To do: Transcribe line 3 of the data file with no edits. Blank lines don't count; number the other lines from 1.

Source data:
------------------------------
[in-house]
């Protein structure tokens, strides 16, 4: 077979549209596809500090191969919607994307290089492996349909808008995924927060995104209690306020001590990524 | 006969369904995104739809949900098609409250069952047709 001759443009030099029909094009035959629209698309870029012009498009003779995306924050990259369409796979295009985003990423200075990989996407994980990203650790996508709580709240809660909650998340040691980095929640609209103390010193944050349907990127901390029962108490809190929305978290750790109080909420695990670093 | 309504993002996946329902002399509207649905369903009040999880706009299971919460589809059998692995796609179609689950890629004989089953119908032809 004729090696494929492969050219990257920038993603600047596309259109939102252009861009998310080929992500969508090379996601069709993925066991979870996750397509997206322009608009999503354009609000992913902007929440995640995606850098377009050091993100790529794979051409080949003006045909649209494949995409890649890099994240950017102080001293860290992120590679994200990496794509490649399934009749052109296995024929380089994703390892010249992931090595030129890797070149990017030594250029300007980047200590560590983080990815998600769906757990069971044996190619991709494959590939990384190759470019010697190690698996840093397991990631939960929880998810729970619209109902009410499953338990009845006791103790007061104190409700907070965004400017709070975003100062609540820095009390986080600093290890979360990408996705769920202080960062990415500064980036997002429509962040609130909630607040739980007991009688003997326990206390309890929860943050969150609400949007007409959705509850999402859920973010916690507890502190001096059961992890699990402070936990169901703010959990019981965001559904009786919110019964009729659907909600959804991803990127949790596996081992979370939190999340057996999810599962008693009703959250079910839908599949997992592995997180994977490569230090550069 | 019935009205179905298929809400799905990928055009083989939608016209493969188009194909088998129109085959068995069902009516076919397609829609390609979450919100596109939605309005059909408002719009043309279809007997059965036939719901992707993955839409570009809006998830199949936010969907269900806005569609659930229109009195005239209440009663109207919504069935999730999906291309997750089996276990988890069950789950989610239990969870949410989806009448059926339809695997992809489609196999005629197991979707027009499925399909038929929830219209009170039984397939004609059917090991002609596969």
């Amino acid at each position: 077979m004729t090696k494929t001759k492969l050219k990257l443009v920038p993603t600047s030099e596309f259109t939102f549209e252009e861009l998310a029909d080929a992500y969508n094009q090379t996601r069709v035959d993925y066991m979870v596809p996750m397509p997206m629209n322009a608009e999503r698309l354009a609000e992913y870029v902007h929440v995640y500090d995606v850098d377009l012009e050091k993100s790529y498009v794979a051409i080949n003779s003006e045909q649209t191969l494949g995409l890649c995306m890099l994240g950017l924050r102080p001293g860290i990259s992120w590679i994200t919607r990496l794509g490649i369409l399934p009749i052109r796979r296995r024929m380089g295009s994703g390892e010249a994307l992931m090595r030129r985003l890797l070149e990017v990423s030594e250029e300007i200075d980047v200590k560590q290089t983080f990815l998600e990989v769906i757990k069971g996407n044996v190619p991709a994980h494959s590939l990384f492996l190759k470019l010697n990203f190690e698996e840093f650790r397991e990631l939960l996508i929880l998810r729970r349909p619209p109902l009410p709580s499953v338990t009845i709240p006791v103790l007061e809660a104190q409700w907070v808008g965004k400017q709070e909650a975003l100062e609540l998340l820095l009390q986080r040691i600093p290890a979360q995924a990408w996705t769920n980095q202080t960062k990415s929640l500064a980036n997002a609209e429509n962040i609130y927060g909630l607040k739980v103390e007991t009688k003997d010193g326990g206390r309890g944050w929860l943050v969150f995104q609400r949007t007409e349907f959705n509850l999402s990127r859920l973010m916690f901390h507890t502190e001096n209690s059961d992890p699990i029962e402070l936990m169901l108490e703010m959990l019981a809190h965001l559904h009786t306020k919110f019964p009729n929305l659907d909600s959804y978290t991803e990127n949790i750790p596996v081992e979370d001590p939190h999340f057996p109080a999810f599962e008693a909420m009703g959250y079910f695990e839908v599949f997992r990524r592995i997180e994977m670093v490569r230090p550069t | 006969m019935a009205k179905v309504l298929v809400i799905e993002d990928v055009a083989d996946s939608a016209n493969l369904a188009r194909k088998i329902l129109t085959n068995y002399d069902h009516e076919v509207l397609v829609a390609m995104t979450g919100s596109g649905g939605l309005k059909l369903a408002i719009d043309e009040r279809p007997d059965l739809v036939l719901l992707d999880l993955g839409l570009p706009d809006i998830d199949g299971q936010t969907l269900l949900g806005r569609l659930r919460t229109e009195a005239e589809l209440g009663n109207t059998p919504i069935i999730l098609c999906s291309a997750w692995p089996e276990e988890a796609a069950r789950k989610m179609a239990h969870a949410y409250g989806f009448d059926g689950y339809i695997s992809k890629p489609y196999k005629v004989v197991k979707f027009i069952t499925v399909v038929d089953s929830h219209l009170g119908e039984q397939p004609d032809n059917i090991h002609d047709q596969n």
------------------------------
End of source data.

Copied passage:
């Amino acid at each position: 077979m004729t090696k494929t001759k492969l050219k990257l443009v920038p993603t600047s030099e596309f259109t939102f549209e252009e861009l998310a029909d080929a992500y969508n094009q090379t996601r069709v035959d993925y066991m979870v596809p996750m397509p997206m629209n322009a608009e999503r698309l354009a609000e992913y870029v902007h929440v995640y500090d995606v850098d377009l012009e050091k993100s790529y498009v794979a051409i080949n003779s003006e045909q649209t191969l494949g995409l890649c995306m890099l994240g950017l924050r102080p001293g860290i990259s992120w590679i994200t919607r990496l794509g490649i369409l399934p009749i052109r796979r296995r024929m380089g295009s994703g390892e010249a994307l992931m090595r030129r985003l890797l070149e990017v990423s030594e250029e300007i200075d980047v200590k560590q290089t983080f990815l998600e990989v769906i757990k069971g996407n044996v190619p991709a994980h494959s590939l990384f492996l190759k470019l010697n990203f190690e698996e840093f650790r397991e990631l939960l996508i929880l998810r729970r349909p619209p109902l009410p709580s499953v338990t009845i709240p006791v103790l007061e809660a104190q409700w907070v808008g965004k400017q709070e909650a975003l100062e609540l998340l820095l009390q986080r040691i600093p290890a979360q995924a990408w996705t769920n980095q202080t960062k990415s929640l500064a980036n997002a609209e429509n962040i609130y927060g909630l607040k739980v103390e007991t009688k003997d010193g326990g206390r309890g944050w929860l943050v969150f995104q609400r949007t007409e349907f959705n509850l999402s990127r859920l973010m916690f901390h507890t502190e001096n209690s059961d992890p699990i029962e402070l936990m169901l108490e703010m959990l019981a809190h965001l559904h009786t306020k919110f019964p009729n929305l659907d909600s959804y978290t991803e990127n949790i750790p596996v081992e979370d001590p939190h999340f057996p109080a999810f599962e008693a909420m009703g959250y079910f695990e839908v599949f997992r990524r592995i997180e994977m670093v490569r230090p550069t | 006969m019935a009205k179905v309504l298929v809400i799905e993002d990928v055009a083989d996946s939608a016209n493969l369904a188009r194909k088998i329902l129109t085959n068995y002399d069902h009516e076919v509207l397609v829609a390609m995104t979450g919100s596109g649905g939605l309005k059909l369903a408002i719009d043309e009040r279809p007997d059965l739809v036939l719901l992707d999880l993955g839409l570009p706009d809006i998830d199949g299971q936010t969907l269900l949900g806005r569609l659930r919460t229109e009195a005239e589809l209440g009663n109207t059998p919504i069935i999730l098609c999906s291309a997750w692995p089996e276990e988890a796609a069950r789950k989610m179609a239990h969870a949410y409250g989806f009448d059926g689950y339809i695997s992809k890629p489609y196999k005629v004989v197991k979707f027009i069952t499925v399909v038929d089953s929830h219209l009170g119908e039984q397939p004609d032809n059917i090991h002609d047709q596969n």